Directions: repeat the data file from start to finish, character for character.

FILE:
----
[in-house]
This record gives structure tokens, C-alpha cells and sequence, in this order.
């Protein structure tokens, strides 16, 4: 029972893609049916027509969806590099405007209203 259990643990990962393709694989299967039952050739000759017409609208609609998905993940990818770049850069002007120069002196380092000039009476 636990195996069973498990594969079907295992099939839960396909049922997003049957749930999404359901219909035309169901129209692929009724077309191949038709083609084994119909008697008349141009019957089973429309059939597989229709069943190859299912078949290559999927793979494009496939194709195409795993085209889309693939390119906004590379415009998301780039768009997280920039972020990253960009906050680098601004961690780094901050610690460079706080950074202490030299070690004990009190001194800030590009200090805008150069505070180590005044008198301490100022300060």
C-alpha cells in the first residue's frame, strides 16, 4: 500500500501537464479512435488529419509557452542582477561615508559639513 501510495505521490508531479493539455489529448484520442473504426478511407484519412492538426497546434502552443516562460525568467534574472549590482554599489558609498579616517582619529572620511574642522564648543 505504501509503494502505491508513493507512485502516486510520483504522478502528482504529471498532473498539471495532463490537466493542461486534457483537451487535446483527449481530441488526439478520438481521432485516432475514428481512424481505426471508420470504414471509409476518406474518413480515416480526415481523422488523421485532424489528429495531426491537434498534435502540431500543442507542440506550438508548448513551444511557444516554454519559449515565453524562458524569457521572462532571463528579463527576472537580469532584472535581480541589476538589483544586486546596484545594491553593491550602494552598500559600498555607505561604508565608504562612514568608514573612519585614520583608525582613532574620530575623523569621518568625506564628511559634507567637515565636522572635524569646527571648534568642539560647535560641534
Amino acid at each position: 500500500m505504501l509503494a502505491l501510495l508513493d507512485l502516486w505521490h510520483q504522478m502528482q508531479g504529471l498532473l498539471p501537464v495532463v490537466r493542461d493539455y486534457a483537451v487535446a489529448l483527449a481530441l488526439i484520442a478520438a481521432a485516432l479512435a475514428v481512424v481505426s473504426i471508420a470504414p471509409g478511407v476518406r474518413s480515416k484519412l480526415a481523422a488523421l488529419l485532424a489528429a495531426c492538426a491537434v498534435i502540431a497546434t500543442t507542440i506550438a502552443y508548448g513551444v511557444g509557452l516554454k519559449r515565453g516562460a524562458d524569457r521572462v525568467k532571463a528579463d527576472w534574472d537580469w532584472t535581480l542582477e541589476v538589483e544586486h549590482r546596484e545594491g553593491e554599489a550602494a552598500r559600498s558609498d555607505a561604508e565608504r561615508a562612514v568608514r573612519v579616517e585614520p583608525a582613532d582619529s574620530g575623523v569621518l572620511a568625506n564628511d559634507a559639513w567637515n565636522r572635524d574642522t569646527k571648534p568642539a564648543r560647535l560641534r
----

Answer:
[in-house]
This record gives structure tokens, C-alpha cells and sequence, in this order.
């Protein structure tokens, strides 16, 4: 029972893609049916027509969806590099405007209203 259990643990990962393709694989299967039952050739000759017409609208609609998905993940990818770049850069002007120069002196380092000039009476 636990195996069973498990594969079907295992099939839960396909049922997003049957749930999404359901219909035309169901129209692929009724077309191949038709083609084994119909008697008349141009019957089973429309059939597989229709069943190859299912078949290559999927793979494009496939194709195409795993085209889309693939390119906004590379415009998301780039768009997280920039972020990253960009906050680098601004961690780094901050610690460079706080950074202490030299070690004990009190001194800030590009200090805008150069505070180590005044008198301490100022300060």
C-alpha cells in the first residue's frame, strides 16, 4: 500500500501537464479512435488529419509557452542582477561615508559639513 501510495505521490508531479493539455489529448484520442473504426478511407484519412492538426497546434502552443516562460525568467534574472549590482554599489558609498579616517582619529572620511574642522564648543 505504501509503494502505491508513493507512485502516486510520483504522478502528482504529471498532473498539471495532463490537466493542461486534457483537451487535446483527449481530441488526439478520438481521432485516432475514428481512424481505426471508420470504414471509409476518406474518413480515416480526415481523422488523421485532424489528429495531426491537434498534435502540431500543442507542440506550438508548448513551444511557444516554454519559449515565453524562458524569457521572462532571463528579463527576472537580469532584472535581480541589476538589483544586486546596484545594491553593491550602494552598500559600498555607505561604508565608504562612514568608514573612519585614520583608525582613532574620530575623523569621518568625506564628511559634507567637515565636522572635524569646527571648534568642539560647535560641534
Amino acid at each position: 500500500m505504501l509503494a502505491l501510495l508513493d507512485l502516486w505521490h510520483q504522478m502528482q508531479g504529471l498532473l498539471p501537464v495532463v490537466r493542461d493539455y486534457a483537451v487535446a489529448l483527449a481530441l488526439i484520442a478520438a481521432a485516432l479512435a475514428v481512424v481505426s473504426i471508420a470504414p471509409g478511407v476518406r474518413s480515416k484519412l480526415a481523422a488523421l488529419l485532424a489528429a495531426c492538426a491537434v498534435i502540431a497546434t500543442t507542440i506550438a502552443y508548448g513551444v511557444g509557452l516554454k519559449r515565453g516562460a524562458d524569457r521572462v525568467k532571463a528579463d527576472w534574472d537580469w532584472t535581480l542582477e541589476v538589483e544586486h549590482r546596484e545594491g553593491e554599489a550602494a552598500r559600498s558609498d555607505a561604508e565608504r561615508a562612514v568608514r573612519v579616517e585614520p583608525a582613532d582619529s574620530g575623523v569621518l572620511a568625506n564628511d559634507a559639513w567637515n565636522r572635524d574642522t569646527k571648534p568642539a564648543r560647535l560641534r